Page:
15 adorable doggies before and after being adopted.

Clear the Shelter Day is August 18.

As Americans become more conscious of animal rights, the number of dogs and cats adopted from shelters has been steadily rising. Adoption rates have increased since 2011, but every year 1.5 million animals — 860,000 cats and about 670,000 dogs — are still euthanized due to overcrowding.

To help thousands of shelter animals find a forever home, Clear the Shelters is having its fourth-annual pet adoption drive on August 18. Hundreds of participating shelters across the country will waive or discount adoption fees as part of the one-day event.

Since 2015, Clear the Shelters has helped over 150,000 pets find forever homes.

Every pet adopted from a shelter saves two lives. “Every single pet that is adopted frees shelter staff up to work with and prepare the next pet for potential adoption,” Kenny Lamberti, director of strategic engagement and companion animals for the Human Society, said in a statement.

To inspire would-be pet adopters to help clear the shelters on August 18, GOOD has created a slideshow showing what dogs look like before and after being adopted. The photos are courtesy of Reddit’s Before and After Adoption page.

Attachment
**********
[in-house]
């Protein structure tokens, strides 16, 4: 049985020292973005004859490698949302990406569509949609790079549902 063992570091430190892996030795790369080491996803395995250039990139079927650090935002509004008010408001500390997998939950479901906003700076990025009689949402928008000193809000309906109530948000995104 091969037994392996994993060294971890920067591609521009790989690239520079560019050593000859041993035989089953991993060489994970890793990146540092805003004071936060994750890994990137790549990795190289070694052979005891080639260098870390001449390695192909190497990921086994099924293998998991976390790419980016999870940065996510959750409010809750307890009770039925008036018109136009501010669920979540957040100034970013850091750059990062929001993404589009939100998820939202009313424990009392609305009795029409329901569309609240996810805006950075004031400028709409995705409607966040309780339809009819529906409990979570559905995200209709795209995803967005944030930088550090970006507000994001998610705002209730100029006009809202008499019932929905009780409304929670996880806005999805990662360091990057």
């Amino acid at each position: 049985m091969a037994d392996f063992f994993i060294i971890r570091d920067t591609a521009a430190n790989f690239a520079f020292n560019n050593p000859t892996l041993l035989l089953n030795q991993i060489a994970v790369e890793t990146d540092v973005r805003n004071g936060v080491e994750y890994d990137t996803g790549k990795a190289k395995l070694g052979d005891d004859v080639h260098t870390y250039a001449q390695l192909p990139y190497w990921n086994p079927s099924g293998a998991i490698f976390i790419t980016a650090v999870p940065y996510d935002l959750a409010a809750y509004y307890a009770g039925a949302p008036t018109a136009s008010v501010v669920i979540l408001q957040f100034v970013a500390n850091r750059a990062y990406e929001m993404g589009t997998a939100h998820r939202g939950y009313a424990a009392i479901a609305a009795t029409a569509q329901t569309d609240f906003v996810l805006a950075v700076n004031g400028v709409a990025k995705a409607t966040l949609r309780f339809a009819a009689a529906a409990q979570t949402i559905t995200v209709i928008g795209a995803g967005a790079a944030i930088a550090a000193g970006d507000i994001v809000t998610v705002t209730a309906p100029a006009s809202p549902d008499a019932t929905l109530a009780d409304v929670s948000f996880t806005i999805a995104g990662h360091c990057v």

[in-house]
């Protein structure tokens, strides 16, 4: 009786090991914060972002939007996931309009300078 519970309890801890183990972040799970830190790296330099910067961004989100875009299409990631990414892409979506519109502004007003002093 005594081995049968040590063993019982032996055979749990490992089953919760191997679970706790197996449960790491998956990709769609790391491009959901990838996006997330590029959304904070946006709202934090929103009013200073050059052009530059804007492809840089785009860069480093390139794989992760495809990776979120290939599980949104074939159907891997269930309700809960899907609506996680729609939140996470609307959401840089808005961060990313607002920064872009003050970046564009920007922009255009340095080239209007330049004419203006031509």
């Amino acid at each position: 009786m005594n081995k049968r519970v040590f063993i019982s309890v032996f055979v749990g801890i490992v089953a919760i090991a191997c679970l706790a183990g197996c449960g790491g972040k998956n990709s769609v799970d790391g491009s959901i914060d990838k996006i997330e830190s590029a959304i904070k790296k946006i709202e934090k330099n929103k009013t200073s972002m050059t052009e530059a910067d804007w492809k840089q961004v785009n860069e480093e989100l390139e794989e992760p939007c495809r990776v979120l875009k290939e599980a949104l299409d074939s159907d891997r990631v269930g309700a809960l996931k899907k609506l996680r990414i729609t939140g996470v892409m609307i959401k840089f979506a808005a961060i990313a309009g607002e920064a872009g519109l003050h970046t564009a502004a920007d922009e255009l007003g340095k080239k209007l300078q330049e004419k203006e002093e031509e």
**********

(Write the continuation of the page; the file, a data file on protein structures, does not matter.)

via The Hill / Twitter

President Trump's appearance at the World Economic Forum in Davos, Switzerland was a mixed bag.

The theme of the event was climate change, but Trump chose to use his 30 minutes of speaking time to brag about the "spectacular" U.S. economy and encouraged world leaders to invest in America.

He didn't mention climate change once.

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via David Leavitt / Twitter and RealTargetTori / Twitter

Last Friday, GOOD reported on an infuriating incident that went down at a Massachusetts Target.

A Target manager who's come to be known as "Target Tori," was harassed by Twitter troll David Leavitt for not selling him an $89 Oral-B Pro 5000 toothbrush for a penny.

He describes himself as a "multimedia journalist who has worked for CBS, AXS, Yahoo, and others."

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The Australian bushfires have claimed 27 human lives, an estimated 1 billion animals are feared dead, and thousands of properties have been completely decimated.

The fires were caused by extreme heat and dryness, the result of 2019 being the country's hottest year on record, with average temperatures 1.52C above the 1961-1990 average.

The area hit hardest by the fires, New South Wales, also had its hottest year on record, with temperatures rising 1.95C above average.

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